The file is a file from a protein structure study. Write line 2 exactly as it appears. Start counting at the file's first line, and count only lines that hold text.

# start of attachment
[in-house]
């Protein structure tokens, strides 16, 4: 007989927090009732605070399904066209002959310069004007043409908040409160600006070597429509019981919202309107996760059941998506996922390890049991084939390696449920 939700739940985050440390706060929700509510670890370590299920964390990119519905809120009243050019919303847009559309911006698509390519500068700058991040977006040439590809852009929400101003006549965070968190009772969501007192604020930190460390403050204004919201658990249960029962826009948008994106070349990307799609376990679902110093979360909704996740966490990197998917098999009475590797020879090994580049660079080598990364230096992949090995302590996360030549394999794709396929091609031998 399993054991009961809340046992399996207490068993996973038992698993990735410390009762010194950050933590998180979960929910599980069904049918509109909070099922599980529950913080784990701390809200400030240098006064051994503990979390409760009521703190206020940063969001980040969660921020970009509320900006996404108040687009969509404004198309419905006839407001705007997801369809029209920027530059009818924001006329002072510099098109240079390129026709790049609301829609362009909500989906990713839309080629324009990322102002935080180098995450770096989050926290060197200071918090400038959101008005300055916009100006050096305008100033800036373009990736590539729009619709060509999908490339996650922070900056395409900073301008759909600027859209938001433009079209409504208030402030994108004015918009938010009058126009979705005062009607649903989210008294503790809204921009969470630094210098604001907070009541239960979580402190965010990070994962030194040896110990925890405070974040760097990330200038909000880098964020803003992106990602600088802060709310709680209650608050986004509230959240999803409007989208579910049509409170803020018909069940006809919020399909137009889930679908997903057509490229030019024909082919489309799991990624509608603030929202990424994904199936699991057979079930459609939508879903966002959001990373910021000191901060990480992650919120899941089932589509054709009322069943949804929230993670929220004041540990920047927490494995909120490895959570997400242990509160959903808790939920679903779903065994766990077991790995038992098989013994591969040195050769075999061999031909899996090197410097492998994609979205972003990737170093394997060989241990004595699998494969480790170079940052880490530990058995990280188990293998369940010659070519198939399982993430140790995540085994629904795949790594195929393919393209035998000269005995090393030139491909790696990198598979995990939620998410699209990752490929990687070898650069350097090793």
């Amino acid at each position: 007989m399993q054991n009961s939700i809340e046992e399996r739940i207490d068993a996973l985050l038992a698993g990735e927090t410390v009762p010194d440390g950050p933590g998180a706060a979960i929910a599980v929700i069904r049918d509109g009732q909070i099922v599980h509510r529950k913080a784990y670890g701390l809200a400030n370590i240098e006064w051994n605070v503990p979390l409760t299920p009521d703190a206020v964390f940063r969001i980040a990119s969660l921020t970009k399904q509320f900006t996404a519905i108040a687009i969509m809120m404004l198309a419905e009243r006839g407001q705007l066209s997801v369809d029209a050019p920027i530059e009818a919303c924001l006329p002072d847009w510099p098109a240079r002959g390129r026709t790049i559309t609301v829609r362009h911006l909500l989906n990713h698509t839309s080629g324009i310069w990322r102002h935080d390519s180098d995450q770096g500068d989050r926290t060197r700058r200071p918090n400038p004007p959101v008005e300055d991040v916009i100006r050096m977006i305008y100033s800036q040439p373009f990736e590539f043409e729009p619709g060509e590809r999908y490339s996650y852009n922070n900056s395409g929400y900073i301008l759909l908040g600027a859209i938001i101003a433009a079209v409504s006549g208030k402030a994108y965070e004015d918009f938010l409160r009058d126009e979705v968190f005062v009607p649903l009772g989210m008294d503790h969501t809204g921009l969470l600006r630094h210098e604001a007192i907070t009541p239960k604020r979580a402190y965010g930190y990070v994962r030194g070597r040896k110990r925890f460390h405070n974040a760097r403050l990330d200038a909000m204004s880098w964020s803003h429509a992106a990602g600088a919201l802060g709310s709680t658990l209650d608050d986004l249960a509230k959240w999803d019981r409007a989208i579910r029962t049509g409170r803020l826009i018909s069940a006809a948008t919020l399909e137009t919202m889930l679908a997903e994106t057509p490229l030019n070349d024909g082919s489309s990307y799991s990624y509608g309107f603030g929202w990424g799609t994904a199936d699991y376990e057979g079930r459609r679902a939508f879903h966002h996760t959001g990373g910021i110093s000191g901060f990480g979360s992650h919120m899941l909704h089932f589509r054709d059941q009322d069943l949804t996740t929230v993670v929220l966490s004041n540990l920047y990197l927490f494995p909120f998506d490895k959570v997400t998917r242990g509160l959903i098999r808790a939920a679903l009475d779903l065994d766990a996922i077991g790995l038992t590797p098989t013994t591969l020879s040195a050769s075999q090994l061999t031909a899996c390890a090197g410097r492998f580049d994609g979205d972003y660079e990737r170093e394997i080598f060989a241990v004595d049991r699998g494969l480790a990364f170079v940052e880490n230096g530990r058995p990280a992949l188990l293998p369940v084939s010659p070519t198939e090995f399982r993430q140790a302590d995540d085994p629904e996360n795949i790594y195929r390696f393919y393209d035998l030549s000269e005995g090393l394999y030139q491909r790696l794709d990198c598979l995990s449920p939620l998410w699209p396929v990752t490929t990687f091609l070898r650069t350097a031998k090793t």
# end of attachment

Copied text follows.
């Protein structure tokens, strides 16, 4: 007989927090009732605070399904066209002959310069004007043409908040409160600006070597429509019981919202309107996760059941998506996922390890049991084939390696449920 939700739940985050440390706060929700509510670890370590299920964390990119519905809120009243050019919303847009559309911006698509390519500068700058991040977006040439590809852009929400101003006549965070968190009772969501007192604020930190460390403050204004919201658990249960029962826009948008994106070349990307799609376990679902110093979360909704996740966490990197998917098999009475590797020879090994580049660079080598990364230096992949090995302590996360030549394999794709396929091609031998 399993054991009961809340046992399996207490068993996973038992698993990735410390009762010194950050933590998180979960929910599980069904049918509109909070099922599980529950913080784990701390809200400030240098006064051994503990979390409760009521703190206020940063969001980040969660921020970009509320900006996404108040687009969509404004198309419905006839407001705007997801369809029209920027530059009818924001006329002072510099098109240079390129026709790049609301829609362009909500989906990713839309080629324009990322102002935080180098995450770096989050926290060197200071918090400038959101008005300055916009100006050096305008100033800036373009990736590539729009619709060509999908490339996650922070900056395409900073301008759909600027859209938001433009079209409504208030402030994108004015918009938010009058126009979705005062009607649903989210008294503790809204921009969470630094210098604001907070009541239960979580402190965010990070994962030194040896110990925890405070974040760097990330200038909000880098964020803003992106990602600088802060709310709680209650608050986004509230959240999803409007989208579910049509409170803020018909069940006809919020399909137009889930679908997903057509490229030019024909082919489309799991990624509608603030929202990424994904199936699991057979079930459609939508879903966002959001990373910021000191901060990480992650919120899941089932589509054709009322069943949804929230993670929220004041540990920047927490494995909120490895959570997400242990509160959903808790939920679903779903065994766990077991790995038992098989013994591969040195050769075999061999031909899996090197410097492998994609979205972003990737170093394997060989241990004595699998494969480790170079940052880490530990058995990280188990293998369940010659070519198939399982993430140790995540085994629904795949790594195929393919393209035998000269005995090393030139491909790696990198598979995990939620998410699209990752490929990687070898650069350097090793």